Spring is right around the corner and with it we get our final winter festivals. Japan’s finishing off this season with a festival commonly known as a harbinger of spring, the Doll’s Day or otherwise called Girls’ Day, the Hinamatsuri!
The Doll’s day is a special day for families especially if they have young daughters, maybe not as much for others but it is still enjoyed and appreciated nonetheless. On this day parents pray for their daughter’s wellbeing, health and luck and the children get to have some fun too! Even though every region has its own way of celebrating, they usually all include dolls and sweets.
The Doll’s festival, according to some, originated in the Heian period, a time when people believed that dolls had the power to control evil spirits. People would put the dolls in rivers and let them float away along with the spirits to rid the girls and town of evil. This tradition still exists in some areas, however, they are sent out to sea and then later retrieved, and then returned to a temple and burned according to a newer ritual.
Like most things in Japan, even the smallest details have an important significance. For instance, the doll’s placement actually indicates their role in what usually represents a Heian period wedding.
The top platform: This is where obviously the two main dolls sit, the dairi-bina. Contrary to what some may think, they do not actually represent the imperial family even though they’re formally known as the imperial dolls.
The second platform: This place is reserved for the san-nin kanjo, who represent three court ladies who serve drinks to the previously mentioned two.
The third platform: This holds the go-nin bayashi, the musicians of the court who each hold an instrument except for the singer, who just holds a fan.
The fourth platform: On this one we have two dolls sitting. Two ministers, daijin, who are also known as the dairi-bina’s bodyguards. They have the honor of sitting next to tables with gifts for the two main dolls.
The fifth platform: Here sit three helpers or protectors, known as the shicho of the couple. One is a crying drinker while the other is an angry one. Placed on this platform you’ll also find a mandarin orange tree and a sakura tree.
The bottom platforms: Displayed here are a variety of items used within the couple’s household, included but not limited to furniture, mirrors, sewing kits, storage chests and mirrors.
Although the festival focuses around five primary locations around the town, it seems the whole community gets into the hinamatsuri spirit. The two must-see doll displays are at the Katsuura City Art and Cultural Exchange Center, which exhibits over 6,000 dolls, and at the Tomisaki Shrine, which has a stone staircase displaying even more dolls and accessories.
The Hishimoshi: Made out of a Moshi base, these three layered sweets represent the spring scene, which is right around the corner. The green layer represents the sprouts, the white one represents the snow and the pink one represents the peach flowers.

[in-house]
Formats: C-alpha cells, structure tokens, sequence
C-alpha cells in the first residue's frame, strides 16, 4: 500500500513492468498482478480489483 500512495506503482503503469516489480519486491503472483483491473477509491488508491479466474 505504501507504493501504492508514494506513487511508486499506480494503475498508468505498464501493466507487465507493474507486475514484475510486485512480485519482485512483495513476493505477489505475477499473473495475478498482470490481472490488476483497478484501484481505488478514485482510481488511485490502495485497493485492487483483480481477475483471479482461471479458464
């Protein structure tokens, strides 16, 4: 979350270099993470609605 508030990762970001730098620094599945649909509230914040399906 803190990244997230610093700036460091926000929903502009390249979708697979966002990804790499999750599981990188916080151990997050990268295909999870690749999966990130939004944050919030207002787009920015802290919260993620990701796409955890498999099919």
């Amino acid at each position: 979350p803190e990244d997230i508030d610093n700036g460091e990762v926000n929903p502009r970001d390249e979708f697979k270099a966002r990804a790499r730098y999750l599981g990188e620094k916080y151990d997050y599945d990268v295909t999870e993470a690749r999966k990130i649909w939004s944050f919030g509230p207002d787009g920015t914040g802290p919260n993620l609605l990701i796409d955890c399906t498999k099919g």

The Hina arare: These sugar coated rice crackers are a hit especially to the children since they’re sweet, pretty lightweight and their colorful presentation makes them even more fun!
The Hamaguri: If you’re looking for something that’s more of a meal than a snack then this dish might be the perfect choice. It’s an Asian hard clam soup and some believe that it’s symbolic for happy relationships with how all the clams have two matching sides and no couple is like the other.
History and cultural significance
The Girls’ Festival came to life when the Empress Meishō succeeded her father. It started when the court ladies set up doll’s for her to play with and the local puppet makers rode off that idea when the Girls’ day became a national holiday and started producing more and more beautifully equipped and arranged dolls.
Now people celebrate it by letting the Doll’s float away, taking with them any bad omens, and hosting parties for their daughters to enjoy with their friends.
The Hinamatsuri started out as one of the five sekku, otherwise known as seasonal festivals. Influenced by the Chinese philosophy, these festivals would fall on the first day of the first month, the third day of the third month and following that pattern they’d finish off the rest of the months that land on uneven numbers.
The Girls’ day, also known as Doll’s day was actually called momo no sekku, or peach festival, and corresponded to the start of spring where the peach blossoms would start to bloom. The actual peach blossoms festival that the Japanese currently celebrate is now held during mid April and early May.
There’s also an anime that is called hinamatsuri but it’s not really about the festival. It’s more of a comedy slice of life anime that revolves around a yakuza member who takes care of a young psychic girl, so let’s not confuse the two!
JET Press Team